Vic believed arranging the right woman for Mr. Parts was a fine idea and agreed, as well as took back the narration. This time, Vic was going to put a little thought into fashioning an anthropomorphic collage and put his marriage to the beleaguered Elizabeth on hold once again as he and Henry travelled around trying learn how to properly assemble a body to revivify it (wasn’t that a “Road to” movie?) Things get delayed because Vic had this nagging feeling like something might go wrong so when Henry called from Scotland whining about haggis, Vic packed up shop and dumped his new, non-animated female monstrosity in the drink. And while he was doing that, there was a murder. After finding out the victim was Henry and that the townsfolk thought Vic was suspect, he returned to his go-to in times of stress and got violently ill. His illness convinced the townspeople he couldn’t have killed Henry (we are way beyond logic here, people) and Vic returned home with his father to marry Elizabeth right away. He decided his wedding gift to her would be a horrific confession about building a monster that ended up killing William, Justine and Henry in retaliation for Vic’s universal disavowing of him and now intended to kill Vic because he never got around to making Mrs. Parts. However, before he could actually grow enough spine to tell Elizabeth this, he realized it was never him Mr. Parts wanted dead. Oh, of course! “Make you suffer as you have made me suffer” – I get it now, this all make sense… oh crap, where was Elizabeth?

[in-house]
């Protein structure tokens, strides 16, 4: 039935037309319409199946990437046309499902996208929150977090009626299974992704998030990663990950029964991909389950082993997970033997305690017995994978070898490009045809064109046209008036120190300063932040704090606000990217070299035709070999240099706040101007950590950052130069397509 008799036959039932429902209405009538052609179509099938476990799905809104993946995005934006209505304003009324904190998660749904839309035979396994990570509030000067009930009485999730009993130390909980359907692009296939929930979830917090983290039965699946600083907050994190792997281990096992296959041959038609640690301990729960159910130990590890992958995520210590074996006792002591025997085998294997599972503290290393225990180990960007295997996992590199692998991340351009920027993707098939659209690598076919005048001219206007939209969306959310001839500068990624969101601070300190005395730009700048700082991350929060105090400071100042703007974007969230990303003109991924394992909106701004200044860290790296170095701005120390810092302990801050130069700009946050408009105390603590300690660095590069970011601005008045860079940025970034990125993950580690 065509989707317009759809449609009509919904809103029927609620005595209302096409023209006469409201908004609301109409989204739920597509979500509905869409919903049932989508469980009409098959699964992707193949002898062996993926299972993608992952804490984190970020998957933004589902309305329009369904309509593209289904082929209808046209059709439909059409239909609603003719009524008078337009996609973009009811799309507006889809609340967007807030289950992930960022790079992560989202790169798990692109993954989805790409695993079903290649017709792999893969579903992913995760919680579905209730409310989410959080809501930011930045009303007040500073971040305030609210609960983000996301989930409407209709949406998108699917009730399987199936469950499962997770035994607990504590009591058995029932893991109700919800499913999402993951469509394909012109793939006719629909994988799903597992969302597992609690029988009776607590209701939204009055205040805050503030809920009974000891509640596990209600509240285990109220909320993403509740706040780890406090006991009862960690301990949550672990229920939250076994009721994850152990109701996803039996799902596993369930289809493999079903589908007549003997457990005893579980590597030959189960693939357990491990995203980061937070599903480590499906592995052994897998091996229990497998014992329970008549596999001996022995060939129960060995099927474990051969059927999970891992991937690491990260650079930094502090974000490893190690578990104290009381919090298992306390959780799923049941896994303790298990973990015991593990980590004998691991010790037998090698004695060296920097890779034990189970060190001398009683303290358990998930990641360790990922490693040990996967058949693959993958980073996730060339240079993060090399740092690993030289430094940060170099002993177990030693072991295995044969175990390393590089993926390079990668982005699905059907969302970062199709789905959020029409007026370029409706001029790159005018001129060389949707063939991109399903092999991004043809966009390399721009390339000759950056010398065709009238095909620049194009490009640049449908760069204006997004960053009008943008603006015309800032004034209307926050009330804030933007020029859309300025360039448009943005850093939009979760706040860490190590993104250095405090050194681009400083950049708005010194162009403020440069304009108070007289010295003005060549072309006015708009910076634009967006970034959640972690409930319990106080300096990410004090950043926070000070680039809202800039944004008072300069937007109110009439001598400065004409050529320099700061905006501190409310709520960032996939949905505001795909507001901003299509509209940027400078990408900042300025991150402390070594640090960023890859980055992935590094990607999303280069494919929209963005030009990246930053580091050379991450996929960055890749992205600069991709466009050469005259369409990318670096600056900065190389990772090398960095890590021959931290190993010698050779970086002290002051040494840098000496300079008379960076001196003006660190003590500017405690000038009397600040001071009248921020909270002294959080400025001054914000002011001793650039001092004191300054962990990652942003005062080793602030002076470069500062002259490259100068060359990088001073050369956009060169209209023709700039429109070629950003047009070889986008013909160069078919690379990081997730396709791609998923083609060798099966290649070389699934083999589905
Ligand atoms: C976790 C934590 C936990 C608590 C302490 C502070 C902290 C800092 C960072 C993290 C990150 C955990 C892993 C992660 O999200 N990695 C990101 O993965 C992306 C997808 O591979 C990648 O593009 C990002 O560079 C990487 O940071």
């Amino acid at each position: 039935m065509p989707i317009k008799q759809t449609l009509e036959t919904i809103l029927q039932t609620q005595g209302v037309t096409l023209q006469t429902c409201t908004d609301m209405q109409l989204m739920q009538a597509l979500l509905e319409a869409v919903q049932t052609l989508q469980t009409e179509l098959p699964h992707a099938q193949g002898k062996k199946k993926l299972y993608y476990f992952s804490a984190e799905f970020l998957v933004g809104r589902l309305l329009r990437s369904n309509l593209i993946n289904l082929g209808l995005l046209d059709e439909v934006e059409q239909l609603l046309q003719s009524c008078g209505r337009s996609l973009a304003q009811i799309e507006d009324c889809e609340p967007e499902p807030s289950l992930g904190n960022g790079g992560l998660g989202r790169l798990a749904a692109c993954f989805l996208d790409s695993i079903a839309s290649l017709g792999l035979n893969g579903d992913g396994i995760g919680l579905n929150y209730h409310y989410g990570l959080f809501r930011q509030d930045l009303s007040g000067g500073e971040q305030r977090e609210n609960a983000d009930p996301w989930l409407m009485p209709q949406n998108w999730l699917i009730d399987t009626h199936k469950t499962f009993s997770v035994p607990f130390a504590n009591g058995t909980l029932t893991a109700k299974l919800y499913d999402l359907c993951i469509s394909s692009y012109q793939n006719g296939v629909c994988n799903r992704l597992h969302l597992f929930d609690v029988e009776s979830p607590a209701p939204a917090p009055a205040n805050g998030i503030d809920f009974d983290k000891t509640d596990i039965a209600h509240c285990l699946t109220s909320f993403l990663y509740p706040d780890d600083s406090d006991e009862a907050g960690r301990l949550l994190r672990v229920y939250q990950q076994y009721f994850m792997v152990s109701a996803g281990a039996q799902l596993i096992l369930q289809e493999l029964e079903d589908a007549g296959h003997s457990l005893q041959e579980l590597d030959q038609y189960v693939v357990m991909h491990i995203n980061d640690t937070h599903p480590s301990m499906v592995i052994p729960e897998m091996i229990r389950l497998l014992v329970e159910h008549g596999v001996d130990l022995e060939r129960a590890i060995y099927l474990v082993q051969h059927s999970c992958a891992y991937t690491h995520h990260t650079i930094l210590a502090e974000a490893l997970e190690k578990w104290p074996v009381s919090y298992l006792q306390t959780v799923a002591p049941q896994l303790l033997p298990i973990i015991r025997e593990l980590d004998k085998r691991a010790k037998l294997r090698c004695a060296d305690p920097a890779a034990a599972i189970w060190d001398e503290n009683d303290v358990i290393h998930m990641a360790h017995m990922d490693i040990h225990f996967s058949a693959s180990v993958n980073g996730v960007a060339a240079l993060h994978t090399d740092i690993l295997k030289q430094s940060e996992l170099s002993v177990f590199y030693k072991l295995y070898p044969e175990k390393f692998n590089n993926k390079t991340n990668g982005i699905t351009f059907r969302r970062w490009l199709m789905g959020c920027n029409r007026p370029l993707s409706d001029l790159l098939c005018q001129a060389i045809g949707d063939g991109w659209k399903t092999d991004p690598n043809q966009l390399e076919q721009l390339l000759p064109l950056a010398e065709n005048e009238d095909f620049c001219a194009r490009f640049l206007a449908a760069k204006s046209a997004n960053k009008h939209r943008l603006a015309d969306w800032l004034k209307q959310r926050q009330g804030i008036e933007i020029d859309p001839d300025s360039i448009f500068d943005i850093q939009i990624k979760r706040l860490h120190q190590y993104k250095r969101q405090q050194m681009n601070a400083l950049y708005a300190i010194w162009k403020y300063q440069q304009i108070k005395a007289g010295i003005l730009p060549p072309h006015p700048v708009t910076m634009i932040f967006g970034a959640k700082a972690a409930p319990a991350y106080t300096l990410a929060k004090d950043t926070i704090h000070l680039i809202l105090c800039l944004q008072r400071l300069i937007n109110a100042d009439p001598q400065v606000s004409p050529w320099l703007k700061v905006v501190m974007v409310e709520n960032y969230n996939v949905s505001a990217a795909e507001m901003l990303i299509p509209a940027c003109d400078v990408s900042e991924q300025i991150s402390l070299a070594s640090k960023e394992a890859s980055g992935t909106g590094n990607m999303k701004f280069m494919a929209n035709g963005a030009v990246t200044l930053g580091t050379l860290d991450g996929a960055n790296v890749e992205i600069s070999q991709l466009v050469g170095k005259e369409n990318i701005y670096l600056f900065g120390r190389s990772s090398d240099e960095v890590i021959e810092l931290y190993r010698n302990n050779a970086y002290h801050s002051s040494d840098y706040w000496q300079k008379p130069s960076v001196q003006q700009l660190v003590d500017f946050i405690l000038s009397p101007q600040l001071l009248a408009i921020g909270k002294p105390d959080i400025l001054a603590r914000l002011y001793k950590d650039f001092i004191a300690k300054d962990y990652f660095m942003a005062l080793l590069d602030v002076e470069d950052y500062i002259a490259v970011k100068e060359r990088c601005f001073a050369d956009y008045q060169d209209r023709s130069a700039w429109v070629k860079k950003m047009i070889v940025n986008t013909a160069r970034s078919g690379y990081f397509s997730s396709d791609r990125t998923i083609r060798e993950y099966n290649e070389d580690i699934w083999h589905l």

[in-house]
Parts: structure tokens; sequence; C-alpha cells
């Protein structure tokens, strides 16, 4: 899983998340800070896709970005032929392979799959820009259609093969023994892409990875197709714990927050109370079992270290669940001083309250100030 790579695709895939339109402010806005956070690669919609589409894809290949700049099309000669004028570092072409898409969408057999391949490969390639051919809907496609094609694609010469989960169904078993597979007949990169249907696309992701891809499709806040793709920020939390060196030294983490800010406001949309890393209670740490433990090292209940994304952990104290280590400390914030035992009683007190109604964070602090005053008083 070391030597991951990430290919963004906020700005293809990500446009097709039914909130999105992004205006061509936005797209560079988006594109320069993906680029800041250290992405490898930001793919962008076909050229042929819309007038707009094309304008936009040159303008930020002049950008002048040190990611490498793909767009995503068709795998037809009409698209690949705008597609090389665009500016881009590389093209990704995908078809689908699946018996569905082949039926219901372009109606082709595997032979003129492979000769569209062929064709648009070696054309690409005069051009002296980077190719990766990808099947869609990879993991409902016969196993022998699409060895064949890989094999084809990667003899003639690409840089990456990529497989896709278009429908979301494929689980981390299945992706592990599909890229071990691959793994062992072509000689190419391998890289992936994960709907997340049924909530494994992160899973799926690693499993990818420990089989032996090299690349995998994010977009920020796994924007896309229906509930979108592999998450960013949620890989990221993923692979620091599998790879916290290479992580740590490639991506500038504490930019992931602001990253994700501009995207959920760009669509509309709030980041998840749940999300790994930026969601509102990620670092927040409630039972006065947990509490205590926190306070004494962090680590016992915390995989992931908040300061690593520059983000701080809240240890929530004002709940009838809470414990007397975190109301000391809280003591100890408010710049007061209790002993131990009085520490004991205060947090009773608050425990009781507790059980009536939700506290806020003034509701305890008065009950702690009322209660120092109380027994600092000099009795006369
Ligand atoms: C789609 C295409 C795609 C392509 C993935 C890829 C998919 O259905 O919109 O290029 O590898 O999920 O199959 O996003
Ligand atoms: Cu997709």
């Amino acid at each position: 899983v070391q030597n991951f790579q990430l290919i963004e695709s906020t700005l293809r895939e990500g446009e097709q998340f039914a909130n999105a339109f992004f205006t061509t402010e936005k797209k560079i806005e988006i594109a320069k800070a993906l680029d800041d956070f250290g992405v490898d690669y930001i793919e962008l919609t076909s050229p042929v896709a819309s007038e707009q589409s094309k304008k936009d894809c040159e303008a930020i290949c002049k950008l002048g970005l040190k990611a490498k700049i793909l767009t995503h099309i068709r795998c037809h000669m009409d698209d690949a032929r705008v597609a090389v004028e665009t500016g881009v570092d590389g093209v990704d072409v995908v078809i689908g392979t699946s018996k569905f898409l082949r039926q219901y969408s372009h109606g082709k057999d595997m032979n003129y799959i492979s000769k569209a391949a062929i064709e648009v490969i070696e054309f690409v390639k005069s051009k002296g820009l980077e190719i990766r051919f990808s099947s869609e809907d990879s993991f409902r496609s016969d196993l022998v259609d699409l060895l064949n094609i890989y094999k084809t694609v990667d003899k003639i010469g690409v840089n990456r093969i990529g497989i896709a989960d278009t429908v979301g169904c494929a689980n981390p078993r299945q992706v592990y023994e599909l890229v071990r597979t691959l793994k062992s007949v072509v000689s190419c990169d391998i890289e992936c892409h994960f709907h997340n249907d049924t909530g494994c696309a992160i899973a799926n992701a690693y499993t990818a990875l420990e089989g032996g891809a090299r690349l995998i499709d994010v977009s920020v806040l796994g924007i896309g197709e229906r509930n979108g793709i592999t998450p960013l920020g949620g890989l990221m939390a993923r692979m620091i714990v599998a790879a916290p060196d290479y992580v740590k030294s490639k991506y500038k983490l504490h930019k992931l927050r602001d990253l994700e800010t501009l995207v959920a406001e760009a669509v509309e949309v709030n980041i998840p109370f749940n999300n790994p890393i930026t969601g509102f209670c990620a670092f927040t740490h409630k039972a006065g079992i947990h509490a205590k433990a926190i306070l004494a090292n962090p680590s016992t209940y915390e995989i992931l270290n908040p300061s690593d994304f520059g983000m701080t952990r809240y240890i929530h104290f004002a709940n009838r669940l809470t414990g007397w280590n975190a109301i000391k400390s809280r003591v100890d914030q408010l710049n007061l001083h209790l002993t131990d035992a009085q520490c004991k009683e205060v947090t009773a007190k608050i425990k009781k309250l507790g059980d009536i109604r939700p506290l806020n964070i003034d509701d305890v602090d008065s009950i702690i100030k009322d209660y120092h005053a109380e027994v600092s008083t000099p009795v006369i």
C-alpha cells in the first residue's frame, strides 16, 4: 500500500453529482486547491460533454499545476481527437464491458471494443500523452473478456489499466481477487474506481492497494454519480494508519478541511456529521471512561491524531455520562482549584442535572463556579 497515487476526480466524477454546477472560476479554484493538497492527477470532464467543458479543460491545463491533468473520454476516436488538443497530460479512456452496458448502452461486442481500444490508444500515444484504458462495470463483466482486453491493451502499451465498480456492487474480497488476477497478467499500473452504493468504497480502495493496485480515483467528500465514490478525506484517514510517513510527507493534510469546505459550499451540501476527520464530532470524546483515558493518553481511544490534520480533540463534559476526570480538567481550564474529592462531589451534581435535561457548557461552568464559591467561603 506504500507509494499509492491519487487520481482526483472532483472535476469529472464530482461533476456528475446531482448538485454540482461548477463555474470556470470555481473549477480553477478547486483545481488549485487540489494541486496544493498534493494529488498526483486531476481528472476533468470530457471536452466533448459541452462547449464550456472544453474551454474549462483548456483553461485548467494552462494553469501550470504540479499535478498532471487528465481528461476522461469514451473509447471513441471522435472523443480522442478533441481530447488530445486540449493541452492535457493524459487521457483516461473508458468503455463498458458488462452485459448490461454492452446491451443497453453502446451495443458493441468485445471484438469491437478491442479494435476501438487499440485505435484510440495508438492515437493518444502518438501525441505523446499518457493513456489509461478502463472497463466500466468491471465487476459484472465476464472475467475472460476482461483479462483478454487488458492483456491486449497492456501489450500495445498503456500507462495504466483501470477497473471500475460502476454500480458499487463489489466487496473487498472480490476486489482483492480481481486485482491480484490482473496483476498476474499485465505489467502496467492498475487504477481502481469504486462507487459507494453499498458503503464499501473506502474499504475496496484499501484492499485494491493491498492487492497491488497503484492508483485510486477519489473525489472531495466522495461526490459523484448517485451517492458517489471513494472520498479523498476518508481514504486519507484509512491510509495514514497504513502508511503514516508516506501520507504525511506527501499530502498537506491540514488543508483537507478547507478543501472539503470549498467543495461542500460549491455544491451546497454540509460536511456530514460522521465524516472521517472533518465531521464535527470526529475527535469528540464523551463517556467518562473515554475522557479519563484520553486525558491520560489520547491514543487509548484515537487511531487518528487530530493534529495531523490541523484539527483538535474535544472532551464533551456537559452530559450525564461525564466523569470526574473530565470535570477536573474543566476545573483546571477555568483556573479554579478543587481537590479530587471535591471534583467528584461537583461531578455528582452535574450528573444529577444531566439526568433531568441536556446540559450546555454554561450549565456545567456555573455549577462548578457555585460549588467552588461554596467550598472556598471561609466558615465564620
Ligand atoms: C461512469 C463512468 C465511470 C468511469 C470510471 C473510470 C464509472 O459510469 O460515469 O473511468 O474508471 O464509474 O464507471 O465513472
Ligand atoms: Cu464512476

So with Liz dead at the hands of his creation, Vic, realizing he had not handling this whole mess very well, went home once again and told his dad everything… which killed him. Now Vic had a few choices to make – none of them the right one – and vowed the rest of his days to the pursuit of destroying the creature (I will wait until you are done hitting your head against the desk.)
Walton (remember our tedious sailor who started this tale?) took back the story and wrote to his sister that he believed all of Vic’s story and that there was probably a moral in this for all of us; he can’t quite put his finger on what though. Vic was no help because as soon as they told him they will return to England where Vic could finally have peace, he died. It was then that Walton met Mr. Parts who was distraught over losing Vic (I mean, who wouldn’t be, right?) Walton weighed his options and showed Mr. Parts the first bit of kindness he’d ever received (well, if you don’t count poor William) and they sailed to California who had finally recognized dead and undead marriage.
I give Frankenstein 74 Plumes for thinking the story needed three separate narrators to try and convince us making individuals from dead people is a bad idea.
Takeaway: Shelley and Byron’s faces when Mary said, “Here, I just threw this together.”
*special thanks to SparkNotes.com for literary assistance